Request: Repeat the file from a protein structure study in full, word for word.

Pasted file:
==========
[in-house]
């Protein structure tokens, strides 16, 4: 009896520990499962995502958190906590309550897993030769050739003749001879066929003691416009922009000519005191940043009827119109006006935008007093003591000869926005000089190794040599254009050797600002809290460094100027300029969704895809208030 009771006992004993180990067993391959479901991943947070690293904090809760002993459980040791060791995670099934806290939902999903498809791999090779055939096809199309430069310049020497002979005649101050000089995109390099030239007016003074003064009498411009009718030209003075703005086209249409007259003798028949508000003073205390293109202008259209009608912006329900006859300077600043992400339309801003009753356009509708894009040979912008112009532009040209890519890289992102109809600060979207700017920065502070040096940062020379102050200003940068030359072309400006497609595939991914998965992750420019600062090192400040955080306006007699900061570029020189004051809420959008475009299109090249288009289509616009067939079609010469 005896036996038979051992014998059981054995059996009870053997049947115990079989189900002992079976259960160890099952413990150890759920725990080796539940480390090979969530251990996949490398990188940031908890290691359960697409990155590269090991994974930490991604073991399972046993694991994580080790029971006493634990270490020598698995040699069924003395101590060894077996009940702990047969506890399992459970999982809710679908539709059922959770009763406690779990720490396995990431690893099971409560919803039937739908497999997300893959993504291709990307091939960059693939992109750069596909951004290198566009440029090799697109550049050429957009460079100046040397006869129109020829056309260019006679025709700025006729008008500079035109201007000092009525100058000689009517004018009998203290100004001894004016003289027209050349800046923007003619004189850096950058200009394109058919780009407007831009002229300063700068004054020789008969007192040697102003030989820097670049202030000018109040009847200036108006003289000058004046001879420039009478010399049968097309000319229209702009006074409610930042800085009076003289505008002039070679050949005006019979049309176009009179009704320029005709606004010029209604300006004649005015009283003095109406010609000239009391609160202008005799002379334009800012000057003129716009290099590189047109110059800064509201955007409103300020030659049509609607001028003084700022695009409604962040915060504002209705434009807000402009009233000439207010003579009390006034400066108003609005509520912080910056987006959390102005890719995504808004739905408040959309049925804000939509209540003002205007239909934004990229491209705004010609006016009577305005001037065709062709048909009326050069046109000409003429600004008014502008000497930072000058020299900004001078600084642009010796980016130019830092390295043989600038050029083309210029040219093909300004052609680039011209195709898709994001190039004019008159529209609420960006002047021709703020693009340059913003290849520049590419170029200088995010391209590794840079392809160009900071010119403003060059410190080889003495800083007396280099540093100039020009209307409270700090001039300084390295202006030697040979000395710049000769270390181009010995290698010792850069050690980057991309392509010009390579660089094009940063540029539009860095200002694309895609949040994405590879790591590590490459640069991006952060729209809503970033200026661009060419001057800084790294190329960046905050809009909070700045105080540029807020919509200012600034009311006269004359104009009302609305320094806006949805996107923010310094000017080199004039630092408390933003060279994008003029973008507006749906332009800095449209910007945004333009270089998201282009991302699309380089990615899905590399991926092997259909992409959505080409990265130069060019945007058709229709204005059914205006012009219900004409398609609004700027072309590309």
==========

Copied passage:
[in-house]
């Protein structure tokens, strides 16, 4: 009896520990499962995502958190906590309550897993030769050739003749001879066929003691416009922009000519005191940043009827119109006006935008007093003591000869926005000089190794040599254009050797600002809290460094100027300029969704895809208030 009771006992004993180990067993391959479901991943947070690293904090809760002993459980040791060791995670099934806290939902999903498809791999090779055939096809199309430069310049020497002979005649101050000089995109390099030239007016003074003064009498411009009718030209003075703005086209249409007259003798028949508000003073205390293109202008259209009608912006329900006859300077600043992400339309801003009753356009509708894009040979912008112009532009040209890519890289992102109809600060979207700017920065502070040096940062020379102050200003940068030359072309400006497609595939991914998965992750420019600062090192400040955080306006007699900061570029020189004051809420959008475009299109090249288009289509616009067939079609010469 005896036996038979051992014998059981054995059996009870053997049947115990079989189900002992079976259960160890099952413990150890759920725990080796539940480390090979969530251990996949490398990188940031908890290691359960697409990155590269090991994974930490991604073991399972046993694991994580080790029971006493634990270490020598698995040699069924003395101590060894077996009940702990047969506890399992459970999982809710679908539709059922959770009763406690779990720490396995990431690893099971409560919803039937739908497999997300893959993504291709990307091939960059693939992109750069596909951004290198566009440029090799697109550049050429957009460079100046040397006869129109020829056309260019006679025709700025006729008008500079035109201007000092009525100058000689009517004018009998203290100004001894004016003289027209050349800046923007003619004189850096950058200009394109058919780009407007831009002229300063700068004054020789008969007192040697102003030989820097670049202030000018109040009847200036108006003289000058004046001879420039009478010399049968097309000319229209702009006074409610930042800085009076003289505008002039070679050949005006019979049309176009009179009704320029005709606004010029209604300006004649005015009283003095109406010609000239009391609160202008005799002379334009800012000057003129716009290099590189047109110059800064509201955007409103300020030659049509609607001028003084700022695009409604962040915060504002209705434009807000402009009233000439207010003579009390006034400066108003609005509520912080910056987006959390102005890719995504808004739905408040959309049925804000939509209540003002205007239909934004990229491209705004010609006016009577305005001037065709062709048909009326050069046109000409003429600004008014502008000497930072000058020299900004001078600084642009010796980016130019830092390295043989600038050029083309210029040219093909300004052609680039011209195709898709994001190039004019008159529209609420960006002047021709703020693009340059913003290849520049590419170029200088995010391209590794840079392809160009900071010119403003060059410190080889003495800083007396280099540093100039020009209307409270700090001039300084390295202006030697040979000395710049000769270390181009010995290698010792850069050690980057991309392509010009390579660089094009940063540029539009860095200002694309895609949040994405590879790591590590490459640069991006952060729209809503970033200026661009060419001057800084790294190329960046905050809009909070700045105080540029807020919509200012600034009311006269004359104009009302609305320094806006949805996107923010310094000017080199004039630092408390933003060279994008003029973008507006749906332009800095449209910007945004333009270089998201282009991302699309380089990615899905590399991926092997259909992409959505080409990265130069060019945007058709229709204005059914205006012009219900004409398609609004700027072309590309």